Homes and gardens

Raw, natural architecture

Earthy elegance   | Photo Credit: Wallmakers

The first thing that strikes you on walking through the spaces designed by architect Vinu Daniel of Wallmakers is not just the breathtakingly unconventional forms, materials and design intent, but the totally unstructured, nonconformist approach opted by him where the chief and perhaps the only rooting factor is sustainability. Daniel is definitely not the conventional type of architect one meets. Not surprisingly his working environment too resonates this sentiment.

For Daniel, sustainable architecture is not just about coming up with green edifices; to him it is about working shoulder to shoulder with masons, getting his hands and feet soiled to bring forth to perfection the unconventional structure he visualises. Using predominantly mud blocks, rammed earth techniques, and burnt bricks in his structures, he ensures his designed spaces flow to his tunes in their raw, natural state.

The Baker influence

Relax, unconventionally

Relax, unconventionally   | Photo Credit: Wallmakers

The inclination towards sustainable modes of construction and design came about when Daniel had a chance meeting with the legendary Laurie Baker while still studying architecture. There was no looking back thence. “Baker made me understand that a building can co-exist with nature and be built with minimal wastage.” His later tryst with working on post-tsunami houses while in Auroville cemented further the Baker influence on his design inclination.

Given his strong, uncompromising leaning towards eco-friendly structures, projects were not easily forthcoming for Daniel in the initial stages.

“My first structure turned out to be a compound wall and we continued to build more compound walls as we were short of work. This earned us the name Wallmakers, as a sarcastic reference to our work!” says Daniel in jest.

Not surprisingly, Daniel decided to build his own residence using the techniques of his choice, to showcase his design. The residence, with its double-storeyed mud vault, however “brought only clients looking for building mud houses.”

His first genuine break in work finally happened when he built the Mattancherry Church in Fort Kochi in 2012.

Exploring newer techniques

While experimentation is the main plank Daniel rides on to explore newer techniques in sustainable modes of design and construction, he insists that the chief focus is on aesthetics of the finished structure “as it is equally important as the strength. Both cannot be compromised.” He adds, “the issues encountered in earlier structures and their final solving aids in improving the techniques and fine tuning of our construction methodologies in the forthcoming projects.”

Rural facade

Rural facade   | Photo Credit: Wallmakers

Daniel’s structures largely opt for rammed earth as the foundation, with Ferro cement shell featuring as roof in many of his buildings.

“The Ferro cement shells are interlocked. But each site reveals a different technique as it is developed based on the site and what suits it best”, he adds.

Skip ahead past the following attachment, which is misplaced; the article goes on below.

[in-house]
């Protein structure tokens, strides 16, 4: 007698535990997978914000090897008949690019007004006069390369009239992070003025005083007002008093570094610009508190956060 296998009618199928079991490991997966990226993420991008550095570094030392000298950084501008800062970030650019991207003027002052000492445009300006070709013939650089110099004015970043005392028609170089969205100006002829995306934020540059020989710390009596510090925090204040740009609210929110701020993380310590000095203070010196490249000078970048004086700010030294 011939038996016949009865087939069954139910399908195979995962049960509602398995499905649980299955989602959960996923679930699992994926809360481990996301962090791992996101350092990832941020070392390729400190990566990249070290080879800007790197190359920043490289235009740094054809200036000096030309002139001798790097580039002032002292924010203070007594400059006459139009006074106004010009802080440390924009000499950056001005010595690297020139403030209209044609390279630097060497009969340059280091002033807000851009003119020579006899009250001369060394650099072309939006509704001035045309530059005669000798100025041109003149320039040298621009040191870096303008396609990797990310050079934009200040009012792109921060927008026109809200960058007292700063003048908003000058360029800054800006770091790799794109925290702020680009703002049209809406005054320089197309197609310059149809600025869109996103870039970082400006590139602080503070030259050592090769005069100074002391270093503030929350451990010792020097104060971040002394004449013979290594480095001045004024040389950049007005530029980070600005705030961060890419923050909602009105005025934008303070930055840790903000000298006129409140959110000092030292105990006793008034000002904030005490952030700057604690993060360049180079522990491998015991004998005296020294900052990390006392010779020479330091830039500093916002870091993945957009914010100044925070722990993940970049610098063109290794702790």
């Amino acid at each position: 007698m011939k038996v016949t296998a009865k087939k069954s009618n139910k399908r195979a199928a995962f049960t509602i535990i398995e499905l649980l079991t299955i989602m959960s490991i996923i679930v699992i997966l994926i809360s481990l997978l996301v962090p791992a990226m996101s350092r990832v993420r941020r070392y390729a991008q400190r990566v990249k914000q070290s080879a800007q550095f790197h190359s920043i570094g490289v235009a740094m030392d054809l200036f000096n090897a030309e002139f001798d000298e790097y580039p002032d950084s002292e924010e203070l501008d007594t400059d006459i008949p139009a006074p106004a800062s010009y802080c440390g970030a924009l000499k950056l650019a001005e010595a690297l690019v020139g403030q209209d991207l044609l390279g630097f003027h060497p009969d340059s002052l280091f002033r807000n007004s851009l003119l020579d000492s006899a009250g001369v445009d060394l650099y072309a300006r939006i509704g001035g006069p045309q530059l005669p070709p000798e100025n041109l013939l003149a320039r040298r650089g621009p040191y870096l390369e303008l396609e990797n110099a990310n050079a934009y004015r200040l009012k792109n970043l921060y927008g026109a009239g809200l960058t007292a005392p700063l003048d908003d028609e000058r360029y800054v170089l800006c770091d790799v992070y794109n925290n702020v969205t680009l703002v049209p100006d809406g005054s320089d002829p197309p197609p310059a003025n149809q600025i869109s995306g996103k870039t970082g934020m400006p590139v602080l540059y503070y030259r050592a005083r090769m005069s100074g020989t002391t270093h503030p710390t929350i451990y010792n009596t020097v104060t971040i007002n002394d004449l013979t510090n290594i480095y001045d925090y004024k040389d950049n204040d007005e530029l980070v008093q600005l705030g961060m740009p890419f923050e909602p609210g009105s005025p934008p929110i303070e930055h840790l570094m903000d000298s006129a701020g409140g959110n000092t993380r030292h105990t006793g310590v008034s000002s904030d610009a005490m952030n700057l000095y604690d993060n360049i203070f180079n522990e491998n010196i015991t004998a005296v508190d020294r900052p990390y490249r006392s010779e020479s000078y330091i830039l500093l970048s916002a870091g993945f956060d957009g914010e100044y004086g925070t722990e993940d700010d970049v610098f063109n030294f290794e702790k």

In the Mattancherry Church project Daniel used CSEB (compressed, stabilised earth blocks) and sweeping expansive mud vaults and arches. “The ancient Egyptian technique of making arches and vaults, referred to as the Nubian technology, was used here. The Church of Light, a cross made of light, is part of this structure. Architect Tadao Ando had earlier used concrete to make this. We have instead used bricks.”

Carbon footprint

In his project Chirath Residence in Pala, Daniel used shuttered debris walls which are patented by him. “Construction debris is combined with mud excavated from the site and mixed with 8 per cent cement to make these walls. In rammed earth, only 30 per cent of the fine sand can be used with the rest discarded, but in shuttering, 90 per cent of the mud is used and the remaining used for filling the plinth”, explains Daniel. Not surprisingly, the carbon footprint of the Chirath Residence is less than an earth building, with the 2,500 sq. ft structure “built using 450 bags of cement.”

Triangular roof

Curved entrance

Curved entrance   | Photo Credit: Mahesh Chadaga

The design opted too is striking, the cantilevered triangular roof standing out where the angled sides appear as wings, the Ferro cement slabs stacked to create a broken patterned roof through which natural light filters in.

The entrance is equally dramatic in its combination of bricks, stone and grey oxide that culminate in a hexagon-shaped portico covering an uncommonly tall front double door made from angled strips of waste wood. A sheer glass wall encloses the living area, connecting the interiors visually to the green wilderness that lies beyond. Further drama prevails through the play of light and shadow filtering in from the vents in the Ferro cement roof.

In the recently finished IHA Residence in Thiruvananthapauram, Daniel combines serenity, warmth and wild adventure. “The site had issues of water logging and we addressed this first by harnessing the water in the form of a pond on the lowest end of the site.”

The residence uses bamboo as the chief material, where a continuous string of bamboo frames the front elevation, supporting the staircase that hangs from it, creating a stunning semi-open area.

Daniel is currently working on perfecting newer techniques of sustainable construction, one of which is experimenting with a 13 cm brick panel built on corrugated sheet “which is later removed.” Another involves brick panels and wattle-daub combined with waste pet bottles.

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Printable version | Jan 20, 2021 2:59:03 AM |

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